Since 1915, the Northern Miner weekly newspaper has chronicled Canada’s globally significant mining sector.
No company better embodies the spirit of Canada’s plucky gold mining sector today than Toronto-based Agnico-Eagle Mines, with its technical competence, unshakeable faith in gold, independent streak, and proven ability to execute truly visionary growth.
While Agnico-Eagle’s astonishing success over the past decade is the result of a team effort, the pair who have been leading the company in the boardroom and at the mine site during this exceptional period are the co-winners of our Mining Person of the Year award for 2007: Agnico-Eagle’s vice-chairman and CEO Sean Boyd, and president and chief operating officer Eberhard (Ebe) Scherkus.
Unlike the peripatetic career paths of many in the business, both Boyd and Scherkus have spent most of their working lives at Agnico-Eagle, and have maintained an admirable humility about their lofty positions and seven-figure take-home pay packages, perhaps having been tempered by living through several gold price cycles and seeing fate dish out equal amounts of heartache and glory.
Boyd, a certified accountant, obtained a Bachelor of Commerce degree from the University of Toronto in 1981. After a stint as an accountant at Clarkson Gordon, he joined Agnico-Eagle in 1985 and worked as a comptroller until 1990. He was briefly secretary-treasurer, and then, from 1990-96, served as treasurer and chief financial officer. Boyd was vice-president and CFO from 1996 to 1998, and then president and CEO from 1998 to 2005.
In 2005, Boyd rose to his current position of vice-chairman and CEO. He joined the Agnico-Eagle board in 1998, and has served on the boards of several junior mineral explorers.
Scherkus, a professional engineer, earned a B.Sc. from McGill University. He, too, joined Agnico-Eagle in 1985, beginning as a manager of Agnico-Eagle’s LaRonde division in 1986.
Scherkus served as vice-president of operations from 1996-98, and has been chief operating officer since 1998. In 2005, he was promoted to president from executive vice-president. Scherkus also became an Agnico-Eagle director in 2005, and served in executive positions with subsidiary Contact Diamond (recently folded into Stornoway Diamond).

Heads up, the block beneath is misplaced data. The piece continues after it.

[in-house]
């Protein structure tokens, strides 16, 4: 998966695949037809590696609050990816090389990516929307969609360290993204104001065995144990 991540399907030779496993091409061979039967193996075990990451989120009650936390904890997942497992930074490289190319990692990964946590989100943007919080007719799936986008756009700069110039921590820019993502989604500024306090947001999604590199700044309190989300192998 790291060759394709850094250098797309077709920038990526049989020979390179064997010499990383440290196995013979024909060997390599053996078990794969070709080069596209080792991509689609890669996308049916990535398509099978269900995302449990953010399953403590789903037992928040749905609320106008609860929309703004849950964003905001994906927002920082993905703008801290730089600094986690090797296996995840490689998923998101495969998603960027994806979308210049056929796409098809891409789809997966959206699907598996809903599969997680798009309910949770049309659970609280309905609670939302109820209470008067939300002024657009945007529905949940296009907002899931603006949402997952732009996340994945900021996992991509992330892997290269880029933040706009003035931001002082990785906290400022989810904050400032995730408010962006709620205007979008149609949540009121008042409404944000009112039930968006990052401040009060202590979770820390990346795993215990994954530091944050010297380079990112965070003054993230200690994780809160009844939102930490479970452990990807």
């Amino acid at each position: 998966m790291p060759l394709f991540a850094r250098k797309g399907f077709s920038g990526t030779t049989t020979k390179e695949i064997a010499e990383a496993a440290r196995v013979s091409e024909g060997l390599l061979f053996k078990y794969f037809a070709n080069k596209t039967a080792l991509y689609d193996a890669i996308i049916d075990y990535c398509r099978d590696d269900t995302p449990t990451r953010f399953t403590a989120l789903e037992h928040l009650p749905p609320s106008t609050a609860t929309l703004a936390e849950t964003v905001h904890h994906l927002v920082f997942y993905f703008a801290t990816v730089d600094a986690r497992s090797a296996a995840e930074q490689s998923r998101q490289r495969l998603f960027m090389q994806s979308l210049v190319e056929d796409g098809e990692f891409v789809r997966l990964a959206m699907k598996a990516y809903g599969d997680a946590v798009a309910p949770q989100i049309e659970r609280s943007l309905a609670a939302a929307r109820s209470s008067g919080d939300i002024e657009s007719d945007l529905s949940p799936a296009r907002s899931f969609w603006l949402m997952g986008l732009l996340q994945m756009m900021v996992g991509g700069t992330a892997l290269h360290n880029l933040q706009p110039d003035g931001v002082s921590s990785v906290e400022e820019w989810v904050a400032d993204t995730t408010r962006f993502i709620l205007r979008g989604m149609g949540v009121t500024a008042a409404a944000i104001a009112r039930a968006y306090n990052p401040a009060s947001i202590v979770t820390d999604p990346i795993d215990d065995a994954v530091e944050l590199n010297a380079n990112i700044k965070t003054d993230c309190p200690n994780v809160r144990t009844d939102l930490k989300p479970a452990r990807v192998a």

While its predecessor companies stretch back to the 1950s and beyond, Agnico-Eagle Mines was formed in 1972. With the late Paul Penna at the helm, the company entered the modern era in 1992 when it completed a gradual acquisition of Dumagami Mines, whose assets included the small and seemingly limited LaRonde mine in northwestern Quebec, which had begun commercial production in 1988.
However, there was the pivotal discovery in the mid-1990s at LaRonde of very large and rich gold-silver-copper-zinc mineralization at depth. This was followed by the gutsy decision during gold’s long, dark night of the late 1990s to keep sinking a single 2.25-km shaft (named Penna) that, when completed in March 2000, would be the deepest single-lift shaft in the Western hemisphere.
The Penna shaft and the significantly higher mining rates it allowed charted new territory for underground gold mining in Canada. While there were early operational problems, the revitalized LaRonde mine in time became one of the world’s lowest-cost gold mines.
As anticipated by the company’s devoted retail-investor base, LaRonde has become the foundation stone of a growing Agnico-Eagle empire, providing a gushing cash flow that has allowed the company to spread its wings in northwestern Quebec and pick up advanced gold projects in Finland, Mexico and Nunavut — all without significant dilution or the piling up of debt.
Agnico-Eagle’s acquisitions have always struck a good balance between building on the company’s strengths (i.e., a strict gold focus, fiscal prudence and operational excellence), and diversifying into new, but politically safe jurisdictions and different mining methods.
Moreover, the company’s long-standing faith in rising gold prices has made it easier to justify the tabling of takeover premiums that allow the offers to be friendly and quickly consummated, thus ensuring that Agnico-Eagle personnel can get right down to the business they do best: building great gold mines.